Wearing a mask at home could help stop coronavirus spread among family members, study says

A study, which was published in BMJ Global Health, showed that wearing a mask at home was 79% effective at preventing the spread of the virus -- but only when family members started wearing masks before symptoms emerged in the first person infected.

WASHINGTON (CBS46) – A new study from the National Academy of Sciences said face coverings (masks) are the best way to avoid catching COVID-19 and that other measures to avoid the virus lie social distancing are, “insufficient by themselves in protesting the public."

The study was first published Thursday in the Proceedings of the National Academy of Sciences of the United States of America. The study’s authors said the main determining factor in shaping the trends of the pandemic was whether the population in an affected area was or wasn’t wearing masks.

“This protective measure alone (wearing masks) significantly reduced the numbers, that is, by over 78,000 in Italy from April 6 to May 9 and over 66,000 from April 17 to May 9,” the researchers wrote. “We conclude that wearing of masks in public corresponds to the most effective means to prevent interhuman transmission, and this inexpensive practice, in conjunction with simultaneous social distancing, quarantine, and contact tracing, represents the most likely fighting opportunity to stop the COVID-19 pandemic.”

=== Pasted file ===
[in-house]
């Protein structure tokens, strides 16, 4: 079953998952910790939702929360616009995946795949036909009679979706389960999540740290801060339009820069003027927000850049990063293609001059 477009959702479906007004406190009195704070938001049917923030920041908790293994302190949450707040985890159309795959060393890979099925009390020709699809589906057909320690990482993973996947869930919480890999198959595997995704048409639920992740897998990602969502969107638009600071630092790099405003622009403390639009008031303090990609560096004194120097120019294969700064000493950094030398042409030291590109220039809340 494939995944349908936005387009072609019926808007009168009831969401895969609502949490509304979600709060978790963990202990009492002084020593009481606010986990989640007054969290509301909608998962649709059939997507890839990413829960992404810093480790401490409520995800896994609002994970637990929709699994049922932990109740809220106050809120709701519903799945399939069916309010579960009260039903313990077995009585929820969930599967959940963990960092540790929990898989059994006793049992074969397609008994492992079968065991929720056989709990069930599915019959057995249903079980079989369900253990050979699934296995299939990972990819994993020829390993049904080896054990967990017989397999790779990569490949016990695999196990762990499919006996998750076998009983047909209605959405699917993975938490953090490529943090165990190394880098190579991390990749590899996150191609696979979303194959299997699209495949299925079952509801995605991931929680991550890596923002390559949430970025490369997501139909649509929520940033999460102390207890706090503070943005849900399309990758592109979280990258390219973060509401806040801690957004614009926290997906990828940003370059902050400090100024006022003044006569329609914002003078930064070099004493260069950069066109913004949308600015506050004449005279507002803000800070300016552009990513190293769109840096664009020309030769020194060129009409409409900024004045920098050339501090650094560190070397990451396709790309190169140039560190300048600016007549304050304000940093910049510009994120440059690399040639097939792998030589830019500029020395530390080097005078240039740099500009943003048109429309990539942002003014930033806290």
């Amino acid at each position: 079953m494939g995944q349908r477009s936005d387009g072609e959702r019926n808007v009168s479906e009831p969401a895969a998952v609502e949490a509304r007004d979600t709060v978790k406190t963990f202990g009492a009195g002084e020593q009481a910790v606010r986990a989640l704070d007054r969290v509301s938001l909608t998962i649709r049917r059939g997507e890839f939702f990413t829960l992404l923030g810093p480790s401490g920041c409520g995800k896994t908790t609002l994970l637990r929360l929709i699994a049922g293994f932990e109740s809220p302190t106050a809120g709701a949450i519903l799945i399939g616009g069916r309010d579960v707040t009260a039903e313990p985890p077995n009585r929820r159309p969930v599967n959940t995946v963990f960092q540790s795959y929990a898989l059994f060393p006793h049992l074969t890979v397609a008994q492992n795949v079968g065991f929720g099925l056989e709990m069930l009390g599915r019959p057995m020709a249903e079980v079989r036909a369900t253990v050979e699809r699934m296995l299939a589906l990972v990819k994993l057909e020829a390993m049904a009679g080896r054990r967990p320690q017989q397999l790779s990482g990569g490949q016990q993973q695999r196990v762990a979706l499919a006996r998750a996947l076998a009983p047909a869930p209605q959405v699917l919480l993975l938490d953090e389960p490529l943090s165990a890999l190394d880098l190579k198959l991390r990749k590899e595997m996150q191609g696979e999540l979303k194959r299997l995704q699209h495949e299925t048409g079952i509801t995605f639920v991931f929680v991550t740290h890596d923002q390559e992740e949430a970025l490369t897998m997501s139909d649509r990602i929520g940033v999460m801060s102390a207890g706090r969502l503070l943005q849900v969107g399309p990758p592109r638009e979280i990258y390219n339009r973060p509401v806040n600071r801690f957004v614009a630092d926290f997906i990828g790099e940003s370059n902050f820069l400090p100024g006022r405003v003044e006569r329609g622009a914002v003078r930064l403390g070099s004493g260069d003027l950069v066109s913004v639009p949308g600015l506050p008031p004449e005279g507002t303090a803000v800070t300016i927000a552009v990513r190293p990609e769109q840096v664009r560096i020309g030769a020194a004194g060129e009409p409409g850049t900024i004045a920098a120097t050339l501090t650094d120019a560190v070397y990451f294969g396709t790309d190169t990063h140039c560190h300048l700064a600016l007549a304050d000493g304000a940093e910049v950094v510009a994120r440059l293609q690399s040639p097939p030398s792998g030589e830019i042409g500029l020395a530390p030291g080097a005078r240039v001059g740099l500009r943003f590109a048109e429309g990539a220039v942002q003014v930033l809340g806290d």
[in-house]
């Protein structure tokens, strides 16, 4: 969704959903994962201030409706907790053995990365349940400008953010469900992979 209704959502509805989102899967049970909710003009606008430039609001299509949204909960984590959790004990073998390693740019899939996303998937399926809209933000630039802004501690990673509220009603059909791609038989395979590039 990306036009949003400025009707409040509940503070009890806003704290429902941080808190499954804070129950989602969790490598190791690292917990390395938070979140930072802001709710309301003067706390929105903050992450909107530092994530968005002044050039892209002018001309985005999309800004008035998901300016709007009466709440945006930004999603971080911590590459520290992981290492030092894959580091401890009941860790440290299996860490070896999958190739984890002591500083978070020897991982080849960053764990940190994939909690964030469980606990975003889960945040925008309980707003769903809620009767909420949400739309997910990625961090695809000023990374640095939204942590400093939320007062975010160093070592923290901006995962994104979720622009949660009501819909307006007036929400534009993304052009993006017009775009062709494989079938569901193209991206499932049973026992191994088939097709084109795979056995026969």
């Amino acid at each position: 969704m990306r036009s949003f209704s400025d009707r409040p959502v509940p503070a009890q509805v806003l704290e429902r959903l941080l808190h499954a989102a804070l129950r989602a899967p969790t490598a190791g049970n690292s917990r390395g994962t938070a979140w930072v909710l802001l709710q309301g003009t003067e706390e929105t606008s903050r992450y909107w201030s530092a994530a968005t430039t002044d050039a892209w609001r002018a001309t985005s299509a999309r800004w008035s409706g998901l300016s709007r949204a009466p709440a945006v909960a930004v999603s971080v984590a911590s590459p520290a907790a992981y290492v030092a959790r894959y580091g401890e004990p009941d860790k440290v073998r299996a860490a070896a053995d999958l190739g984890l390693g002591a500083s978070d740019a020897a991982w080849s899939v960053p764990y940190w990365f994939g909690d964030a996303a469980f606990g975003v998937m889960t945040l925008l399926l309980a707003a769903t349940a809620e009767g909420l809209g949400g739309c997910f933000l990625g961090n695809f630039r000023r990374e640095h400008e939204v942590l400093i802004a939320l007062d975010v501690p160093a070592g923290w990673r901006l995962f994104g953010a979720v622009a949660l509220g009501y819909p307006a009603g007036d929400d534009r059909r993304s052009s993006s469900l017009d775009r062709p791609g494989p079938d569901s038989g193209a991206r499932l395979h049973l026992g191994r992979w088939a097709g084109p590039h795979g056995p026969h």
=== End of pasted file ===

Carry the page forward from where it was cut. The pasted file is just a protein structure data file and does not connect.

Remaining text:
The release of the research comes as many Americans have started to fight against the wearing of masks in public with many claiming it’s infringing on their rights as Americans. The divide over wearing masks or not has also broken down along partisan lines with some Republican supporters favoring not wearing masks and some Democratic supporters saying masks are needed. For the researchers, they said science was crucial to future decisions.

“It is also important to emphasize that sound science should be effectively communicated to policy makers and should constitute the prime foundation in decision-making amid this pandemic,” the researchers wrote. “Implementing policies without a scientific basis could lead to catastrophic consequences, particularly in light of attempts to reopen the economy in many countries.”

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